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Publisher's Summary

In this highly anticipated sequel to the New York Times best-selling The Gentleman’s Guide to Vice and Virtue, Felicity Montague must use all her womanly wits and wiles to achieve her dreams of becoming a doctor - even if she has to scheme her way across Europe to do it. A must-have for fans of Mackenzi Lee’s extraordinary and Stonewall Honor-winning novel.

A year after an accidentally whirlwind grand tour with her brother Monty, Felicity Montague has returned to England with two goals in mind - avoid the marriage proposal of a lovestruck suitor from Edinburgh and enroll in medical school. However, her intellect and passion will never be enough in the eyes of the administrators, who see men as the sole guardians of science.

But then a window of opportunity opens - a doctor she idolizes is marrying an old friend of hers in Germany. Felicity believes if she could meet this man he could change her future, but she has no money of her own to make the trip. Luckily, a mysterious young woman is willing to pay Felicity’s way, so long as she’s allowed to travel with Felicity disguised as her maid.

In spite of her suspicions, Felicity agrees, but once the girl’s true motives are revealed, Felicity becomes part of a perilous quest that leads them from the German countryside to the promenades of Zurich to secrets lurking beneath the Atlantic.

©2018 Mackenzie Van Engelenhoven (P)2018 HarperCollins Publishers

Critic Reviews

"Moira Quirk gives crisp, purposeful voice to Felicity Montague, a young Englishwoman in the 1700s with the single-minded ambition to become a doctor - a path that seems hopelessly closed to her.... Quirk makes the most of her portrayal of Johanna, whose high, girlish voice rises and falls with her emotions and belies her strength and ingenuity....listeners will be rooting all the way for these formidable women who are determined to carve out lives for themselves on their own terms." (AudioFile)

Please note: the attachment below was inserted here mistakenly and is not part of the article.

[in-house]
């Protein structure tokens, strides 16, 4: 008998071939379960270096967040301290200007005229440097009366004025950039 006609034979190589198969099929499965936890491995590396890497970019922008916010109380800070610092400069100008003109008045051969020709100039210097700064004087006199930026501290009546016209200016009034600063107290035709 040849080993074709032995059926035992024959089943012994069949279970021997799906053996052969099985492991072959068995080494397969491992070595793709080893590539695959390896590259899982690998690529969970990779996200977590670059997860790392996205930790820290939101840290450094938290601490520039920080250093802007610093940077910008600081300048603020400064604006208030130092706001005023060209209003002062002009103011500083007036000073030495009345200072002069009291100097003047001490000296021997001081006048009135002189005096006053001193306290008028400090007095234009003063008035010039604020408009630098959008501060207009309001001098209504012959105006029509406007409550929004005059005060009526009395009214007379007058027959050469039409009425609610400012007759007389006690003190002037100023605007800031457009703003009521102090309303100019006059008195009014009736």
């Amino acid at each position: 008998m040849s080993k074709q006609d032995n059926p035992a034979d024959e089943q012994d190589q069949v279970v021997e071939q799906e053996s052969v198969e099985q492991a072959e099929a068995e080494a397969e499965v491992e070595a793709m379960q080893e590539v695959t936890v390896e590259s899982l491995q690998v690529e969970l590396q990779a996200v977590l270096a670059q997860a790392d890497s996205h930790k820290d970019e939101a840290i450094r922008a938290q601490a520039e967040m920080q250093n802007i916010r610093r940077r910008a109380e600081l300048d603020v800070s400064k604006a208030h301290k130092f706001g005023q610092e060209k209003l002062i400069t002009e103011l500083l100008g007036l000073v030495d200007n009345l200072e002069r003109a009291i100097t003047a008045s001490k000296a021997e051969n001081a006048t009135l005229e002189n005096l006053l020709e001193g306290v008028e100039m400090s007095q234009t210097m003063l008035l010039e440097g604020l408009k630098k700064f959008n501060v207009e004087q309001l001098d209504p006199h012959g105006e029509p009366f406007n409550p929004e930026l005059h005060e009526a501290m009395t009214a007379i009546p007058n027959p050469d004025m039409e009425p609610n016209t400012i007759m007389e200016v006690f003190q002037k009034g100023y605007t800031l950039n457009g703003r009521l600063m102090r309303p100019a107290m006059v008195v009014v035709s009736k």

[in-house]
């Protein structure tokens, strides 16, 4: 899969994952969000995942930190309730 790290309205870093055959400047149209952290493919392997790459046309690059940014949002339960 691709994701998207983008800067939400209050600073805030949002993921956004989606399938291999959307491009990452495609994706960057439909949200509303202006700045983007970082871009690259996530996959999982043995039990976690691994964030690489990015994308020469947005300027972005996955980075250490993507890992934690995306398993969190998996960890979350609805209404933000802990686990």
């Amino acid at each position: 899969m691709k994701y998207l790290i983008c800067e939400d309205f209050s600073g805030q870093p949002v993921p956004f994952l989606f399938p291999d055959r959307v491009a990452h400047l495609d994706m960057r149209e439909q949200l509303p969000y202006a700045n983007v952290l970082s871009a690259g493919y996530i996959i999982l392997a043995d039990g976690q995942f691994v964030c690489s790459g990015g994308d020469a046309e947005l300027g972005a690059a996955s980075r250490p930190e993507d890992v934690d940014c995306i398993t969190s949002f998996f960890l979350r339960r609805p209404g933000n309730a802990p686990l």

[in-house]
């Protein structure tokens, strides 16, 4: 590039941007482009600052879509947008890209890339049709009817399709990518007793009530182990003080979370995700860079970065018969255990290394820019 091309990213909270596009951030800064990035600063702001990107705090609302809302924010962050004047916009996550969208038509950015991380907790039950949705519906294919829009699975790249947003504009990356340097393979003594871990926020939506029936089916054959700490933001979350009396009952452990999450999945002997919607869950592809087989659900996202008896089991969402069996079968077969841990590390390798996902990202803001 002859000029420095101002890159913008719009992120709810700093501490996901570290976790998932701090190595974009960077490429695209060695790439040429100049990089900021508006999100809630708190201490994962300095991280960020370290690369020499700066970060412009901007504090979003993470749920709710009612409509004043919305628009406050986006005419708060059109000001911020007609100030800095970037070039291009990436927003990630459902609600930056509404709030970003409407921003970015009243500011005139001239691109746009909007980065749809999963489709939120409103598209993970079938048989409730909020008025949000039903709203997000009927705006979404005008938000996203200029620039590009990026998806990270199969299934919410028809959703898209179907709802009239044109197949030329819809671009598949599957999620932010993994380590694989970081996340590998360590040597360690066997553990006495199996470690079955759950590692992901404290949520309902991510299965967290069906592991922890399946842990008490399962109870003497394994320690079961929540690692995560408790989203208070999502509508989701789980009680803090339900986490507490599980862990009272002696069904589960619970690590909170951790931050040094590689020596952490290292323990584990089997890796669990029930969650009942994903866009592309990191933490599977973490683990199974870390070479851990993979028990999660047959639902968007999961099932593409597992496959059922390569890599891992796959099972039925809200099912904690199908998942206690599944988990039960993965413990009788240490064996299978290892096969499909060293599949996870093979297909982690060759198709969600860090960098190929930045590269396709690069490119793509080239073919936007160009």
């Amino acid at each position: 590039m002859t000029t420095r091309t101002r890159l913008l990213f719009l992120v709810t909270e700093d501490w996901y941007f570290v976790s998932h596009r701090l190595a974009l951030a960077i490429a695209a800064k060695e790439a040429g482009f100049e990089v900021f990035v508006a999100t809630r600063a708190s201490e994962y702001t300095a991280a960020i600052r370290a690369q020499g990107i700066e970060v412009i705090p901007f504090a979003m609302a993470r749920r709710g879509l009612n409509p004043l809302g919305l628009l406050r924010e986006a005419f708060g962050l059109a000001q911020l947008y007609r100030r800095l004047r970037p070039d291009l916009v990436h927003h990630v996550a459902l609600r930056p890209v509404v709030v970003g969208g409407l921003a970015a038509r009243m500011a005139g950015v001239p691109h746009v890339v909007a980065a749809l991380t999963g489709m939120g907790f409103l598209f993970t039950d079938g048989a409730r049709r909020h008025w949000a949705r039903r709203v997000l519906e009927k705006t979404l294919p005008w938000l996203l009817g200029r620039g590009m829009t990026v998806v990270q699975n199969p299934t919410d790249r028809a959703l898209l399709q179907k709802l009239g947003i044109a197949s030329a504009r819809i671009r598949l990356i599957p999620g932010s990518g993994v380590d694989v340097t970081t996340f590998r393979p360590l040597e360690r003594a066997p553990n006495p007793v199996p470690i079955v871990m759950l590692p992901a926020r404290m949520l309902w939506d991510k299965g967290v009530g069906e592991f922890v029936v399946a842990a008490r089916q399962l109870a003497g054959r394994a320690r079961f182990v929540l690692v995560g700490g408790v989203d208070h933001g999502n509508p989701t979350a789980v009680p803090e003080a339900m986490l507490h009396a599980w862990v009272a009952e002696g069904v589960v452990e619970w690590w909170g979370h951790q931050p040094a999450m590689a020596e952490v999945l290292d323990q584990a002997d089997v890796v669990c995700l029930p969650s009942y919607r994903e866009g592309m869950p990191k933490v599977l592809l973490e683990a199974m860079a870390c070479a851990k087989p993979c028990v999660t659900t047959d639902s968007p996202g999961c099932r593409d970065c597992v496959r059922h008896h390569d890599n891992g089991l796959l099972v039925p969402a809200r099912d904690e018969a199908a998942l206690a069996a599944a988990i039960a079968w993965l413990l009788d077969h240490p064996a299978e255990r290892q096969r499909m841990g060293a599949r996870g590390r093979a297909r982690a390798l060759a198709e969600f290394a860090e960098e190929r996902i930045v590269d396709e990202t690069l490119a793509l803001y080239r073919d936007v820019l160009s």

What members say

Average Customer Ratings

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  • Overall
    5 out of 5 stars
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    4 out of 5 stars

very fun listen

Wonderful story and a great sequel. I wasn't sure how much I'd enjoy it since I'd had lukewarm feelings about Felicity in the first book of this series but she has grown on me tremendously in this book. Reading about her struggles and seeing her grow because of them was wonderful She was a great pov character.

The reader also gave a wonderful performance. Great vocal work. I definitely recommend this book!

1 of 1 people found this review helpful

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    4 out of 5 stars
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    4 out of 5 stars

Quite the adventure and romp

I so enjoyed the first book...The Gentlemen’s Guide to Vice and Virtue, I was worried the sequel would disappoint, especially the narration, which was spectacular for the first book.

Well, this book has a different narrator, but one who is very much up to the task of telling this story, from the perspective of this protagonist....Felicity Montague. The tale starts off a bit slow, in a bakery in Scotland. It then picks up quite a bit once Felicity reunites with Monty and Percy in London. After that it’s all sort of perilous, pirate-y, a bit fantastical, and a real page turner.